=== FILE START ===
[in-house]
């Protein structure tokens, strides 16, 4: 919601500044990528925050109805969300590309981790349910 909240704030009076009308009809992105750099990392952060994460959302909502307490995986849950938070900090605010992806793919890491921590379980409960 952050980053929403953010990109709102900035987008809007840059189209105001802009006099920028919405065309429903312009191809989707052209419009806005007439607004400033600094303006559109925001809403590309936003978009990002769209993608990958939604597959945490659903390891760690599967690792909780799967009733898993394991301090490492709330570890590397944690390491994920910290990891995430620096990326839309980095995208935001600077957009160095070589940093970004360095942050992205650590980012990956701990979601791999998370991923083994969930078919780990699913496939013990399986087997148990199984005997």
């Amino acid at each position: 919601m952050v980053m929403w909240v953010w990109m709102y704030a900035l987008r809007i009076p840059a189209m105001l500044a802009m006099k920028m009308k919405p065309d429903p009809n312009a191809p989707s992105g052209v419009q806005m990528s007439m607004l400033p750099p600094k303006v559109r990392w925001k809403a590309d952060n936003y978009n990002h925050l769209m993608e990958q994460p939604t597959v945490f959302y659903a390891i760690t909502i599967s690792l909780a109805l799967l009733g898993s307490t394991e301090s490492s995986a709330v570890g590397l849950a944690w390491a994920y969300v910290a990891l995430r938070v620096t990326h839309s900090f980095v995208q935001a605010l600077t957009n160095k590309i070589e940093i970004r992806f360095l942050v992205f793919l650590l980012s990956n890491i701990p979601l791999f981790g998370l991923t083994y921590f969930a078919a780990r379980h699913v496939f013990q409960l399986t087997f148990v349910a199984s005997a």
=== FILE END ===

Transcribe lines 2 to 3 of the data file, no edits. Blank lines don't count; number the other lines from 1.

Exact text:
């Protein structure tokens, strides 16, 4: 919601500044990528925050109805969300590309981790349910 909240704030009076009308009809992105750099990392952060994460959302909502307490995986849950938070900090605010992806793919890491921590379980409960 952050980053929403953010990109709102900035987008809007840059189209105001802009006099920028919405065309429903312009191809989707052209419009806005007439607004400033600094303006559109925001809403590309936003978009990002769209993608990958939604597959945490659903390891760690599967690792909780799967009733898993394991301090490492709330570890590397944690390491994920910290990891995430620096990326839309980095995208935001600077957009160095070589940093970004360095942050992205650590980012990956701990979601791999998370991923083994969930078919780990699913496939013990399986087997148990199984005997």
């Amino acid at each position: 919601m952050v980053m929403w909240v953010w990109m709102y704030a900035l987008r809007i009076p840059a189209m105001l500044a802009m006099k920028m009308k919405p065309d429903p009809n312009a191809p989707s992105g052209v419009q806005m990528s007439m607004l400033p750099p600094k303006v559109r990392w925001k809403a590309d952060n936003y978009n990002h925050l769209m993608e990958q994460p939604t597959v945490f959302y659903a390891i760690t909502i599967s690792l909780a109805l799967l009733g898993s307490t394991e301090s490492s995986a709330v570890g590397l849950a944690w390491a994920y969300v910290a990891l995430r938070v620096t990326h839309s900090f980095v995208q935001a605010l600077t957009n160095k590309i070589e940093i970004r992806f360095l942050v992205f793919l650590l980012s990956n890491i701990p979601l791999f981790g998370l991923t083994y921590f969930a078919a780990r379980h699913v496939f013990q409960l399986t087997f148990v349910a199984s005997a």